It is administered at dosage of 2.5 mg to 5 mg from day 2 of the period for 5 days with ultrasound scans to check for ovulation monitoring.
Risks and Side Effects of Letrozole
Many physicians will not prescribe Letrozole because of concerns from a 2005 report from some Canadian fertility doctors suggesting a possible higher incidence of birth defects in pregnancies from using Letrozole. This study was from a small group of pregnancies and the study has been severely criticized for having an improper design.
The manufacturer of the drug has apparently not filed for FDA approval to use it for infertility. However, physicians often use medications in an “off label or non-licensed ” way. When the off label use is safe and effective it is perfectly legitimate.
In a new study by Dr. Tulandi and Dr. Robert Casper from Department of Obstetrics and Gynecology at the University of Toronto examined a total of 911 babies whose mothers were treated for infertility with either Letrozole or Clomid from 2001 to 2005 and found it to be safe.
Natural Cycle Monitoring
Ultrasound examinations during a specific time of the menstrual cycle enable mapping of the egg growth in the ovary and study of the changes in the lining of the womb.
Natural cycle monitoring consists of 2 to 3 ultrasound scans starting on day 7 to day 10 and helps to pinpoint the day of natural ovulation to enable the best chance of conception. It also helps to detect potential problems and sometimes answers simple questions.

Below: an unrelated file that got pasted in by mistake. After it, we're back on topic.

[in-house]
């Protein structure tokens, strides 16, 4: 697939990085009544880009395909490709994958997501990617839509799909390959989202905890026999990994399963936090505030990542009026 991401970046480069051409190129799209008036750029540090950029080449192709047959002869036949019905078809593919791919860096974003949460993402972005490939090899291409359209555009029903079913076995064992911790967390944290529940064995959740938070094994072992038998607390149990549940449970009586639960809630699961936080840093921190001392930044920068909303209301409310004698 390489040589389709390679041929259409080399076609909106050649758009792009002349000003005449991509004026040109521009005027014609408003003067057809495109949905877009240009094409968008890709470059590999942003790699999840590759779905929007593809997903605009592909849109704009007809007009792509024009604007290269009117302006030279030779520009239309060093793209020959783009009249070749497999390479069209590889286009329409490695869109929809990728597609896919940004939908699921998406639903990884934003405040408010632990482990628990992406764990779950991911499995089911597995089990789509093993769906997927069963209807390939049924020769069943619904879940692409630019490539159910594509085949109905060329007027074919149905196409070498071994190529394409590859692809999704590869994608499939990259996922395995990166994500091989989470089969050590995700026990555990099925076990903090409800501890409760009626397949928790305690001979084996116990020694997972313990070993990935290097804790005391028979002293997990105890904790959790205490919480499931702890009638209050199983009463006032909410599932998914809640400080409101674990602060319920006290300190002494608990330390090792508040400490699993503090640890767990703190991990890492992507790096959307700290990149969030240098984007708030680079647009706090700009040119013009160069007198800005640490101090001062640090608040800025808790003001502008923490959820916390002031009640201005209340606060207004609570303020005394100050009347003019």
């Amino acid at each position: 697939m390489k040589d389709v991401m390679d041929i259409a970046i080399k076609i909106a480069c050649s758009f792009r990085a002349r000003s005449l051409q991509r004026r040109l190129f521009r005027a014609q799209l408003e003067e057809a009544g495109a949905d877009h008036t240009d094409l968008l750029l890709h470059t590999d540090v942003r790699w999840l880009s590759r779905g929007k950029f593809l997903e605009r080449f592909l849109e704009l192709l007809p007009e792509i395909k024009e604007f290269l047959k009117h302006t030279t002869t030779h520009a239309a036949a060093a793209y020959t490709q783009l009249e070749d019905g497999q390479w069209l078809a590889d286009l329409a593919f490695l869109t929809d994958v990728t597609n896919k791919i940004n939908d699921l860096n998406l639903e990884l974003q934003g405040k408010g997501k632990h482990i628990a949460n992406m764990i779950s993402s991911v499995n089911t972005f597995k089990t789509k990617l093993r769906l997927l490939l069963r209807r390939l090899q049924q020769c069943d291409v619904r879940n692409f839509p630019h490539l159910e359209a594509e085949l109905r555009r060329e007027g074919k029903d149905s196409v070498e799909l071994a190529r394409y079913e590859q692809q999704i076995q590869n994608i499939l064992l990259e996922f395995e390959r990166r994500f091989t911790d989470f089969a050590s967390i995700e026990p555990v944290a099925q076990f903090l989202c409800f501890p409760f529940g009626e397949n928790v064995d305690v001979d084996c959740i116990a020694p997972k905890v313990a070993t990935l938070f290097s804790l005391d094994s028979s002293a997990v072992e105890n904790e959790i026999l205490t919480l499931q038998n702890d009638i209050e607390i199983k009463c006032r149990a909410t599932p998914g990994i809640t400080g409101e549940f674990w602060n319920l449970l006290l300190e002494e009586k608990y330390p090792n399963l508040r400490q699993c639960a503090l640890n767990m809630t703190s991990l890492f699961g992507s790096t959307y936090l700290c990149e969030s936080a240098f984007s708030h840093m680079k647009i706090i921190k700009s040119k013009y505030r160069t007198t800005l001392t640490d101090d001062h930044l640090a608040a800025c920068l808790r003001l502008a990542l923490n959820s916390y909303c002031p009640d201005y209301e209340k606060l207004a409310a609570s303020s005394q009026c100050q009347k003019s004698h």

The scans are often combined with urine tests for ovulation and laboratory tests, such as measurement of progesterone hormone levels, to give a complete picture.
Ovulation Induction, Monitoring & Test
Egg growth and ovulation can be improved by medication and monitoring the changes by ultrasound scan.
This is usually used for women who do not ovulate regularly and also for women with polycystic ovaries. In these cases, ovulation induction combined with ultrasound scans and urine and blood tests may improve the chances of conception.
Usually around 2-3 ultrasounds scans may be required to see a positive response to the medications. These treatments should only be used if the fallopian tubes are open and the sperm is normal.
Tamoxifen & Monitoring
Tamoxifen is similar to Clomid in the effects on the ovary, but it tends to cause fewer side effects. It is a drug routinely used in women with breast cancer but it works very well when it comes to promoting egg growth.
It is given the same way as Clomid. It is taken between 20-60mg daily for five days, starting on the second day of the period. A scan is performed between day 10 and 12 to monitor egg growth and to predict when ovulation will occur.
Side effects are similar to Clomid:
- Mood swings
- Nausea and vomiting
- Breast tenderness
Like all fertility drugs, Tamoxifen can be associated with the possibility of multiple egg development and may increase the risk of having twins and triplets and treatment can require cancellation due to over response.